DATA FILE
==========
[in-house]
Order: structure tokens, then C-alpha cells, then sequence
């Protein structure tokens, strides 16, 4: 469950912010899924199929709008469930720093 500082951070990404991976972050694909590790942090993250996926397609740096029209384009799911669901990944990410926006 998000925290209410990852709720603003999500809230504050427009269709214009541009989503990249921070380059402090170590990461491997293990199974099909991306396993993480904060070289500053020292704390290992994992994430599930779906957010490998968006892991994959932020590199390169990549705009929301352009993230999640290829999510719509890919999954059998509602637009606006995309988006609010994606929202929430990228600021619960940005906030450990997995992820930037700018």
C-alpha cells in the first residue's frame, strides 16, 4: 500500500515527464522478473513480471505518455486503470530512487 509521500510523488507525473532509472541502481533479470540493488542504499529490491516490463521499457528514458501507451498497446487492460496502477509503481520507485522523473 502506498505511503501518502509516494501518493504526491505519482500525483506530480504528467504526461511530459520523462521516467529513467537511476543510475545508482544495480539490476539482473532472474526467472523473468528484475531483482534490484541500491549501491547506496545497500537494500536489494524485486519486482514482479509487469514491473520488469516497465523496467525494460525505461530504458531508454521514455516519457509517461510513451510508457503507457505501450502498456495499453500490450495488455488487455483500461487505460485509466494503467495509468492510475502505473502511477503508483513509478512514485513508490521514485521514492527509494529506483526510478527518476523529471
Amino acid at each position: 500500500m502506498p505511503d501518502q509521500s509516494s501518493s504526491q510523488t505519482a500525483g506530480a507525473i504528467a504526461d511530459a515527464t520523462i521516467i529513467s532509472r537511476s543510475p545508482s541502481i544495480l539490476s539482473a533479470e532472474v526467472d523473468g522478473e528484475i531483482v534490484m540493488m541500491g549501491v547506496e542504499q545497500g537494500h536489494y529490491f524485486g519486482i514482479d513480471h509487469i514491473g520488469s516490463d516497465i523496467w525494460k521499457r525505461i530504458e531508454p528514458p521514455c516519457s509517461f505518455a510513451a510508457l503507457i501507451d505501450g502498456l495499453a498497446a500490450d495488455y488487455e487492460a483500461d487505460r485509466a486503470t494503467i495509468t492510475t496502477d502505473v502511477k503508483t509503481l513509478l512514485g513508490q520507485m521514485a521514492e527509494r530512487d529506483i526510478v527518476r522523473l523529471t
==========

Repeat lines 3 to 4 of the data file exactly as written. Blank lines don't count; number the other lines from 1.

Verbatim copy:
């Protein structure tokens, strides 16, 4: 469950912010899924199929709008469930720093 500082951070990404991976972050694909590790942090993250996926397609740096029209384009799911669901990944990410926006 998000925290209410990852709720603003999500809230504050427009269709214009541009989503990249921070380059402090170590990461491997293990199974099909991306396993993480904060070289500053020292704390290992994992994430599930779906957010490998968006892991994959932020590199390169990549705009929301352009993230999640290829999510719509890919999954059998509602637009606006995309988006609010994606929202929430990228600021619960940005906030450990997995992820930037700018």
C-alpha cells in the first residue's frame, strides 16, 4: 500500500515527464522478473513480471505518455486503470530512487 509521500510523488507525473532509472541502481533479470540493488542504499529490491516490463521499457528514458501507451498497446487492460496502477509503481520507485522523473 502506498505511503501518502509516494501518493504526491505519482500525483506530480504528467504526461511530459520523462521516467529513467537511476543510475545508482544495480539490476539482473532472474526467472523473468528484475531483482534490484541500491549501491547506496545497500537494500536489494524485486519486482514482479509487469514491473520488469516497465523496467525494460525505461530504458531508454521514455516519457509517461510513451510508457503507457505501450502498456495499453500490450495488455488487455483500461487505460485509466494503467495509468492510475502505473502511477503508483513509478512514485513508490521514485521514492527509494529506483526510478527518476523529471